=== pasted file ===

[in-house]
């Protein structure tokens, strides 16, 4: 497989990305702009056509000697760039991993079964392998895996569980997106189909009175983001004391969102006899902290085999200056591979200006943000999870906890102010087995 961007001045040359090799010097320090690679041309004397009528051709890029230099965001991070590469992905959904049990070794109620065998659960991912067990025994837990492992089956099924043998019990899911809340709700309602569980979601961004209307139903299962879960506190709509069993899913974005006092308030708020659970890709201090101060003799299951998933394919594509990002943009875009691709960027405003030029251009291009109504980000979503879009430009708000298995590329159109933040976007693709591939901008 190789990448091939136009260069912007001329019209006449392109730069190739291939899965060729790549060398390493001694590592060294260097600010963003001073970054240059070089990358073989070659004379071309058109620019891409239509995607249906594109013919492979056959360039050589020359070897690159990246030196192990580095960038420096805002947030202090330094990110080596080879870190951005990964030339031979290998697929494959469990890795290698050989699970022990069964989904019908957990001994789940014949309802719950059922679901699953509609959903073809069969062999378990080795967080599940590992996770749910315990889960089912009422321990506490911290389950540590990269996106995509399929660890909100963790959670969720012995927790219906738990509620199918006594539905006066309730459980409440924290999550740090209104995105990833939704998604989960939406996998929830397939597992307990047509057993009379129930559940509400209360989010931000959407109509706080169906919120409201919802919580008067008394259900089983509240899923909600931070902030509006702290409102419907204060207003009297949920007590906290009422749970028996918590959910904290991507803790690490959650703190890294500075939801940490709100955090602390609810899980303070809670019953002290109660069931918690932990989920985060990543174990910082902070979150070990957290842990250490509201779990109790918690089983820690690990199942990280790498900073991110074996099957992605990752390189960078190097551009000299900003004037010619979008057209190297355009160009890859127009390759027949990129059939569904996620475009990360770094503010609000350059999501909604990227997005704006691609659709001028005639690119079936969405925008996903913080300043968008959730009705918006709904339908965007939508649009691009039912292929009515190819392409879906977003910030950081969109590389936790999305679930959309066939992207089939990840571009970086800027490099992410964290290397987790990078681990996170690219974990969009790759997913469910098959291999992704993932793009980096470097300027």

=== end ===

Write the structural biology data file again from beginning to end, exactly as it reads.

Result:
[in-house]
């Protein structure tokens, strides 16, 4: 497989990305702009056509000697760039991993079964392998895996569980997106189909009175983001004391969102006899902290085999200056591979200006943000999870906890102010087995 961007001045040359090799010097320090690679041309004397009528051709890029230099965001991070590469992905959904049990070794109620065998659960991912067990025994837990492992089956099924043998019990899911809340709700309602569980979601961004209307139903299962879960506190709509069993899913974005006092308030708020659970890709201090101060003799299951998933394919594509990002943009875009691709960027405003030029251009291009109504980000979503879009430009708000298995590329159109933040976007693709591939901008 190789990448091939136009260069912007001329019209006449392109730069190739291939899965060729790549060398390493001694590592060294260097600010963003001073970054240059070089990358073989070659004379071309058109620019891409239509995607249906594109013919492979056959360039050589020359070897690159990246030196192990580095960038420096805002947030202090330094990110080596080879870190951005990964030339031979290998697929494959469990890795290698050989699970022990069964989904019908957990001994789940014949309802719950059922679901699953509609959903073809069969062999378990080795967080599940590992996770749910315990889960089912009422321990506490911290389950540590990269996106995509399929660890909100963790959670969720012995927790219906738990509620199918006594539905006066309730459980409440924290999550740090209104995105990833939704998604989960939406996998929830397939597992307990047509057993009379129930559940509400209360989010931000959407109509706080169906919120409201919802919580008067008394259900089983509240899923909600931070902030509006702290409102419907204060207003009297949920007590906290009422749970028996918590959910904290991507803790690490959650703190890294500075939801940490709100955090602390609810899980303070809670019953002290109660069931918690932990989920985060990543174990910082902070979150070990957290842990250490509201779990109790918690089983820690690990199942990280790498900073991110074996099957992605990752390189960078190097551009000299900003004037010619979008057209190297355009160009890859127009390759027949990129059939569904996620475009990360770094503010609000350059999501909604990227997005704006691609659709001028005639690119079936969405925008996903913080300043968008959730009705918006709904339908965007939508649009691009039912292929009515190819392409879906977003910030950081969109590389936790999305679930959309066939992207089939990840571009970086800027490099992410964290290397987790990078681990996170690219974990969009790759997913469910098959291999992704993932793009980096470097300027």